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At 321 acres, Titisee or Titi Lake (see=lake) is the largest natural lake in Germany's Black Forest. It is a natural reservoir dammed by glacial moraine during the last ice age and extends about a mile long and on-half mile wide. Titisee has a maximum depth 131 feet and receives most of its water from the inflowing Seebach River. Water leaves Titisee through the Gutach River, eventually reaching the Wutach River, a tributary of the Rhine River. Describing the lake's physical characteristics, however, just begins to touch on why so many people visit Titi Lake and the Baden-Wurttemberg region of Germany.
Titisee is in the "Hochschwartzwald" or southern Black Forest. Long known as the land of childhood fairytales, the Black Forest stretches 120 miles long by 40 miles wide. The Romans called it "silva nigra" and up until the Middle Ages it was an almost impenetrable forest of enormous pines and firs. The Black Forest, with its absence of light, was either sinister or enchanted depending on the tale, but it was always magical. Eventually some of the tall trees were cut down for timber, and the expanding glass and mining industries used a great deal of wood for fuel. By the 17th century half of the forest had been cut down. The open patches made the Black Forest more accessible, and the new meadows pushed the more sinister elements away, enhancing the forest's charming storybook character.
Visitors interested in exploring the history of the Black Forest can spend the day at the Vogtsbauernhof, the Black Forest Open Air Museum. The museum illustrates how people lived in the forest over the past 400 years, and is an easy day trip from Titisee. Guests can explore six furnished farmhouses and approximately 15 outbuildings originally built between the 16th and 19th centuries and stroll through the kitchen and herb gardens. Interpreters demonstrate butter and bread making as well as crafts and other homemaking skills. Founded in 1964, the 12-acre museum was established to protect and preserve the cultural heritage of the Black Forest.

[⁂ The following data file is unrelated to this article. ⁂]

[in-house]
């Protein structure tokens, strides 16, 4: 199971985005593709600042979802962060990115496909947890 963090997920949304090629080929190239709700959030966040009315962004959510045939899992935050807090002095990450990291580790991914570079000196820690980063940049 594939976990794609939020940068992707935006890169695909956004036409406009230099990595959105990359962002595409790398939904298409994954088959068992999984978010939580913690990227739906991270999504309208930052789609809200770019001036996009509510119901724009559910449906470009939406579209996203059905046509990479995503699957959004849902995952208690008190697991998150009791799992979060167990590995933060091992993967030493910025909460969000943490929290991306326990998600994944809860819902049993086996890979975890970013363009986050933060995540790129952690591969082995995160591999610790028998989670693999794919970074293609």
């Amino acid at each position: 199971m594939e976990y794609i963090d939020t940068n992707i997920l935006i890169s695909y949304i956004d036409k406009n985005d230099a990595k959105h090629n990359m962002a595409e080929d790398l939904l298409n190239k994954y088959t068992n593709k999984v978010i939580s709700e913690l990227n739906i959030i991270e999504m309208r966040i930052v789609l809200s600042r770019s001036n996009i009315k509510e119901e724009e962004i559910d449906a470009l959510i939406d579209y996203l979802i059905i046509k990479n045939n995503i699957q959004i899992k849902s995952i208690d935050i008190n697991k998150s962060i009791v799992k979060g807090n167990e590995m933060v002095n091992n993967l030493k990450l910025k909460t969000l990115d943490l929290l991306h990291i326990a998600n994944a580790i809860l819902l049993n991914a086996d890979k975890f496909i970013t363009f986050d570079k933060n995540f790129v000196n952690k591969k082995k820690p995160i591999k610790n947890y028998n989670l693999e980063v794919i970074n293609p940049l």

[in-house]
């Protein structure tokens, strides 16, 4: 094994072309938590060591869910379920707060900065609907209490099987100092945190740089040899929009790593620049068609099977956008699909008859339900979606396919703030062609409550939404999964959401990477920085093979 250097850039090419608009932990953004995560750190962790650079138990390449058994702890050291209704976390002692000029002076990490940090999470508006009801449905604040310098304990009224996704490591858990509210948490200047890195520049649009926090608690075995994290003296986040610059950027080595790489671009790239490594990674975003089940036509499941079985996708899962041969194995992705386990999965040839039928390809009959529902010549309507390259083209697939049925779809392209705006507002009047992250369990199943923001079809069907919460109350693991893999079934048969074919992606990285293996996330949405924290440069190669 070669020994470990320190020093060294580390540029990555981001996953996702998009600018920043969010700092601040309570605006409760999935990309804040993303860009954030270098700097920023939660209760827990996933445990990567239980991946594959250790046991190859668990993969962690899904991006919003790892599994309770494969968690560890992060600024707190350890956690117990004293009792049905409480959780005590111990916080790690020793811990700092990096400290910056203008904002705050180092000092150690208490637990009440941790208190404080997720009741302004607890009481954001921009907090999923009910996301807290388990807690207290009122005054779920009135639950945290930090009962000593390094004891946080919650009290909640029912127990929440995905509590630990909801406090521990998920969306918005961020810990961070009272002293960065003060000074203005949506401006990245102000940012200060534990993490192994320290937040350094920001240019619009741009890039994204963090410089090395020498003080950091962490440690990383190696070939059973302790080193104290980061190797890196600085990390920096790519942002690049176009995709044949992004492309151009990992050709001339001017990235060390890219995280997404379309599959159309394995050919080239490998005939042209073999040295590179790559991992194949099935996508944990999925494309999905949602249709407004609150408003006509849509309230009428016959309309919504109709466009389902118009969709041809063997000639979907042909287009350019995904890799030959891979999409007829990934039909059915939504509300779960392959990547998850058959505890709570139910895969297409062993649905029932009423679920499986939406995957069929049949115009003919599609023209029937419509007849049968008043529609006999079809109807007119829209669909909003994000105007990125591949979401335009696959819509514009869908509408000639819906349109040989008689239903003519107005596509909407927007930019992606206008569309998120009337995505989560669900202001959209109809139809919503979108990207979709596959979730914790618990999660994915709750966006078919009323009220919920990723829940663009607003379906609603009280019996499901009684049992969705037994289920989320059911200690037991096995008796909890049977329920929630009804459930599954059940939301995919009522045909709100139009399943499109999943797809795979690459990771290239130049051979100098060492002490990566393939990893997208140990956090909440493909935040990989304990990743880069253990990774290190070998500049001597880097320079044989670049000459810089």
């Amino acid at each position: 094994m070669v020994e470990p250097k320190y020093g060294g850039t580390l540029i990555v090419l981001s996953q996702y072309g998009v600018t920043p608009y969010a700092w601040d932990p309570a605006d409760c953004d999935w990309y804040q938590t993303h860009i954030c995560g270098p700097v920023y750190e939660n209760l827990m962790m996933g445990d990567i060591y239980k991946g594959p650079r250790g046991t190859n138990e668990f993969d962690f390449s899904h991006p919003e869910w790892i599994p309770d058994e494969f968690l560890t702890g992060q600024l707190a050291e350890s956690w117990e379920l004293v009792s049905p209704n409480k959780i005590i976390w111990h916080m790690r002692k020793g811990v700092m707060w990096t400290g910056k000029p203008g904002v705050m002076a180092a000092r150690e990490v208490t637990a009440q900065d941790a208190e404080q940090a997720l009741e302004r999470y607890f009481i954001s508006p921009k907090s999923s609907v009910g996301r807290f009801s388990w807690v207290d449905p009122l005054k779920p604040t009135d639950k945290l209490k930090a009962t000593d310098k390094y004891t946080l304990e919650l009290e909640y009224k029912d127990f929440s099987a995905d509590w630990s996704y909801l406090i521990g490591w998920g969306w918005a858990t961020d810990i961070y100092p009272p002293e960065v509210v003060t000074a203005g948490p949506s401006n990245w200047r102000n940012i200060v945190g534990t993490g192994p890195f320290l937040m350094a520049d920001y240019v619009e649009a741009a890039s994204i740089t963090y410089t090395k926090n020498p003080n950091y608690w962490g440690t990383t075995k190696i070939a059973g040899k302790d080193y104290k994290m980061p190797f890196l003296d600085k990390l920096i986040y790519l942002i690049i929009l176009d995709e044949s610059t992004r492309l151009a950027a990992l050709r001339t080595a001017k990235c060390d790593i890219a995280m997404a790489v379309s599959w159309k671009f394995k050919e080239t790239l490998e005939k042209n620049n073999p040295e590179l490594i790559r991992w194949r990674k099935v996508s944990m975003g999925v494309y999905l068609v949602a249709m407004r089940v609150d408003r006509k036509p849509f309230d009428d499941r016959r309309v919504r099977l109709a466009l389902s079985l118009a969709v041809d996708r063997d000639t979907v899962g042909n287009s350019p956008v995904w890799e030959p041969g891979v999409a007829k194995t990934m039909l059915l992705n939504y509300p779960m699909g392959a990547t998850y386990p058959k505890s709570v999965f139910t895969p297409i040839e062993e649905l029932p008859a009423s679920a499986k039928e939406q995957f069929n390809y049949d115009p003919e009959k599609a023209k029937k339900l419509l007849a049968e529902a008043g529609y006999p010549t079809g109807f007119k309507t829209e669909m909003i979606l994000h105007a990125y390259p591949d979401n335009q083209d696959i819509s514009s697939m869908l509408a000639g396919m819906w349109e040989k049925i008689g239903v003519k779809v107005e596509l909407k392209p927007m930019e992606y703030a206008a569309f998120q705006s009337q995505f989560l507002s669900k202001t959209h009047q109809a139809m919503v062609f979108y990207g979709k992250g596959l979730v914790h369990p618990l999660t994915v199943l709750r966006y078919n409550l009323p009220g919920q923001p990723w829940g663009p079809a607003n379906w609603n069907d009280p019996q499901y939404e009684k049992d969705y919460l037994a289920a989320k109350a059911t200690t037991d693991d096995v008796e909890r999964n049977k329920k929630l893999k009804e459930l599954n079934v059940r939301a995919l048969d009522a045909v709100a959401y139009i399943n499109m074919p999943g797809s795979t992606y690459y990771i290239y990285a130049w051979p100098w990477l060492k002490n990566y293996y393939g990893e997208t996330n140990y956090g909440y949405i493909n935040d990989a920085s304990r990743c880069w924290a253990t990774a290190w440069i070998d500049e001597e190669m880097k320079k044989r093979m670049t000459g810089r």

Titisee, most likely named after the Roman General Titus, is tucked between Mount Hochfirst and 4,895-foot Mount Feldberg. The nearby mountains provide ample opportunities for winter sports, and there are trails for cross country skiing as well as alpine slopes. Because of the wind across the water Titisee takes a long time to freeze, but when it does visitors can ice skate on parts of the lake. The same wind that slows down the lake's freezing makes Titisee an exceptional place to sail and windsurf during the rest of the year. Boat tours show visitors around the lake, and pedal boats are also available for hire. To preserve the lake's water quality, only boats with electric motors are allowed on Titi Lake. A few areas around the lake provide access for swimming. Bank fishing is allowed for part of the year, while on the water anglers reel in catches of pike, perch, chub, lake trout and rainbow trout.
Several towns and villages border Titisee including Titisee-Neustadt, a spa town on the lake's northern shore. Holiday cottages and vacation rentals dot the shore of the lake, and there are restaurants and shops nearby. Titisee is 18.6 miles east of Freiberg with any amenity a visitor might need. All around the lake, the enchanting Black Forest waits to share its treasures with anyone who dares to explore. Titisee is the perfect place to start from or retreat to at the end of a long magical day and a fantastic Baden-Wurttemberg destination.
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